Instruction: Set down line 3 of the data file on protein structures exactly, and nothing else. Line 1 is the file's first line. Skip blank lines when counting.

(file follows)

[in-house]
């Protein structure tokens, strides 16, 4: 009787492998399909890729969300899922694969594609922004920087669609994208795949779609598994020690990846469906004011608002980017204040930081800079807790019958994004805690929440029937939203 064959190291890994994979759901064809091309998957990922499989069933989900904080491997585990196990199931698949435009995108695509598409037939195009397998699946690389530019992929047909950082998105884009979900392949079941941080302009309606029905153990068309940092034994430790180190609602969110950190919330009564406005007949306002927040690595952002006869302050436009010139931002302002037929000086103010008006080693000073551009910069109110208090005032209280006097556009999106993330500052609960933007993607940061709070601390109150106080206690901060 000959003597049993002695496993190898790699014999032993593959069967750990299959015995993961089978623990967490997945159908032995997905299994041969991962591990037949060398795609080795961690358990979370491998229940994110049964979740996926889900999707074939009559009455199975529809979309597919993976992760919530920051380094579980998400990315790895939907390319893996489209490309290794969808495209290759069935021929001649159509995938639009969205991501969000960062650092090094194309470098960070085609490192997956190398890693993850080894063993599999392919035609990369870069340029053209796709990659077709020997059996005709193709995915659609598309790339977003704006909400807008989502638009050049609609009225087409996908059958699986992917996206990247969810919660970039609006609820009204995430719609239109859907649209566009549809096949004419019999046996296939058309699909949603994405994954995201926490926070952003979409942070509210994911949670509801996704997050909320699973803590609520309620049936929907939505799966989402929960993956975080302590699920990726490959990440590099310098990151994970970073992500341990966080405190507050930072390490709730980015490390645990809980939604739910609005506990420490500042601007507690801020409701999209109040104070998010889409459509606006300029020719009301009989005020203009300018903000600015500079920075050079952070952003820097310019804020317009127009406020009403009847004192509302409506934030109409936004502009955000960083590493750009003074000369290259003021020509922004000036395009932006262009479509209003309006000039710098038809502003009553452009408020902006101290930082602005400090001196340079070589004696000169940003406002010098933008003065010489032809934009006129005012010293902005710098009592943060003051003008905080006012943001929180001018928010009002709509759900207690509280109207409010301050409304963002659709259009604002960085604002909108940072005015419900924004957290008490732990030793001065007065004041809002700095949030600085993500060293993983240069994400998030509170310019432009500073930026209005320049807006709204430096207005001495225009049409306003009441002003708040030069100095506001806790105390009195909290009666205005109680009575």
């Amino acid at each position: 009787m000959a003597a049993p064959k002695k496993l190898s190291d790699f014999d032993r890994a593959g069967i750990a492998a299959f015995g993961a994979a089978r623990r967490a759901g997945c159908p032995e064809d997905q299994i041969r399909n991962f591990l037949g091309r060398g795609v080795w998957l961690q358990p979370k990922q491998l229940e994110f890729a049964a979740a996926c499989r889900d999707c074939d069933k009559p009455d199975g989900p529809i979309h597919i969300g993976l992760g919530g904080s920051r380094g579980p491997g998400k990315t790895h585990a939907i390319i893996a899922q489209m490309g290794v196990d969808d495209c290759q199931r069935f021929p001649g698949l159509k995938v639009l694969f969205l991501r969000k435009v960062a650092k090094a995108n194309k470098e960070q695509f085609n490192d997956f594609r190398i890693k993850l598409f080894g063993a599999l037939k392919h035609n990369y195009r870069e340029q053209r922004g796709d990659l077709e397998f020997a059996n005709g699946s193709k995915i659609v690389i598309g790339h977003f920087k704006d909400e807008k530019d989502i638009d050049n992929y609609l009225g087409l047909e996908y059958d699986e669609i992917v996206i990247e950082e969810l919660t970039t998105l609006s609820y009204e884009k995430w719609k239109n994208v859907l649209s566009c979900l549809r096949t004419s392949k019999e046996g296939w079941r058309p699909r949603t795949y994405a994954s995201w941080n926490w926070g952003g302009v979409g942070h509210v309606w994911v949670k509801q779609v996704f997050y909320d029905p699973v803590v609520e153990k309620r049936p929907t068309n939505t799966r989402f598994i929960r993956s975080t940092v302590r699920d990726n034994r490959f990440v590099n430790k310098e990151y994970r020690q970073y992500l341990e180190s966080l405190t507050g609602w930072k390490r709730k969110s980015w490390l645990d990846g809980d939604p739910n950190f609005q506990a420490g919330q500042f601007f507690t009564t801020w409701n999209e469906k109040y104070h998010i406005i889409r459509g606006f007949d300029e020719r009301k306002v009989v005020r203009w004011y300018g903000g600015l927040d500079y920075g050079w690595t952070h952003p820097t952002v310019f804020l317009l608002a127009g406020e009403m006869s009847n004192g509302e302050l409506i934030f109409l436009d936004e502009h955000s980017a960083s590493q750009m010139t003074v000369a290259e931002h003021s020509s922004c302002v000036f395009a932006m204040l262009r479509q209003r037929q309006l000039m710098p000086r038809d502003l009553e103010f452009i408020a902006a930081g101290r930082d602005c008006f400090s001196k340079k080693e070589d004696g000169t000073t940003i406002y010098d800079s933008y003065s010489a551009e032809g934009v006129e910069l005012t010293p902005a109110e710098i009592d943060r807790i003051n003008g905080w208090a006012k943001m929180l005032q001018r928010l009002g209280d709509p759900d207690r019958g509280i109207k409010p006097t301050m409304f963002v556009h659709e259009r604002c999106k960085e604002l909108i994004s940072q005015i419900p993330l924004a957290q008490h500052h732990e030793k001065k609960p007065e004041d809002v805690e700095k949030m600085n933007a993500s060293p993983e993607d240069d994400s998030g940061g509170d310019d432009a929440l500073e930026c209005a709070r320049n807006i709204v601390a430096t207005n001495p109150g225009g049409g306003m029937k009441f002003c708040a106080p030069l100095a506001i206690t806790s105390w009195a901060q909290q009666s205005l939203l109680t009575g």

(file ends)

């Amino acid at each position: 009787m000959a003597a049993p064959k002695k496993l190898s190291d790699f014999d032993r890994a593959g069967i750990a492998a299959f015995g993961a994979a089978r623990r967490a759901g997945c159908p032995e064809d997905q299994i041969r399909n991962f591990l037949g091309r060398g795609v080795w998957l961690q358990p979370k990922q491998l229940e994110f890729a049964a979740a996926c499989r889900d999707c074939d069933k009559p009455d199975g989900p529809i979309h597919i969300g993976l992760g919530g904080s920051r380094g579980p491997g998400k990315t790895h585990a939907i390319i893996a899922q489209m490309g290794v196990d969808d495209c290759q199931r069935f021929p001649g698949l159509k995938v639009l694969f969205l991501r969000k435009v960062a650092k090094a995108n194309k470098e960070q695509f085609n490192d997956f594609r190398i890693k993850l598409f080894g063993a599999l037939k392919h035609n990369y195009r870069e340029q053209r922004g796709d990659l077709e397998f020997a059996n005709g699946s193709k995915i659609v690389i598309g790339h977003f920087k704006d909400e807008k530019d989502i638009d050049n992929y609609l009225g087409l047909e996908y059958d699986e669609i992917v996206i990247e950082e969810l919660t970039t998105l609006s609820y009204e884009k995430w719609k239109n994208v859907l649209s566009c979900l549809r096949t004419s392949k019999e046996g296939w079941r058309p699909r949603t795949y994405a994954s995201w941080n926490w926070g952003g302009v979409g942070h509210v309606w994911v949670k509801q779609v996704f997050y909320d029905p699973v803590v609520e153990k309620r049936p929907t068309n939505t799966r989402f598994i929960r993956s975080t940092v302590r699920d990726n034994r490959f990440v590099n430790k310098e990151y994970r020690q970073y992500l341990e180190s966080l405190t507050g609602w930072k390490r709730k969110s980015w490390l645990d990846g809980d939604p739910n950190f609005q506990a420490g919330q500042f601007f507690t009564t801020w409701n999209e469906k109040y104070h998010i406005i889409r459509g606006f007949d300029e020719r009301k306002v009989v005020r203009w004011y300018g903000g600015l927040d500079y920075g050079w690595t952070h952003p820097t952002v310019f804020l317009l608002a127009g406020e009403m006869s009847n004192g509302e302050l409506i934030f109409l436009d936004e502009h955000s980017a960083s590493q750009m010139t003074v000369a290259e931002h003021s020509s922004c302002v000036f395009a932006m204040l262009r479509q209003r037929q309006l000039m710098p000086r038809d502003l009553e103010f452009i408020a902006a930081g101290r930082d602005c008006f400090s001196k340079k080693e070589d004696g000169t000073t940003i406002y010098d800079s933008y003065s010489a551009e032809g934009v006129e910069l005012t010293p902005a109110e710098i009592d943060r807790i003051n003008g905080w208090a006012k943001m929180l005032q001018r928010l009002g209280d709509p759900d207690r019958g509280i109207k409010p006097t301050m409304f963002v556009h659709e259009r604002c999106k960085e604002l909108i994004s940072q005015i419900p993330l924004a957290q008490h500052h732990e030793k001065k609960p007065e004041d809002v805690e700095k949030m600085n933007a993500s060293p993983e993607d240069d994400s998030g940061g509170d310019d432009a929440l500073e930026c209005a709070r320049n807006i709204v601390a430096t207005n001495p109150g225009g049409g306003m029937k009441f002003c708040a106080p030069l100095a506001i206690t806790s105390w009195a901060q909290q009666s205005l939203l109680t009575g």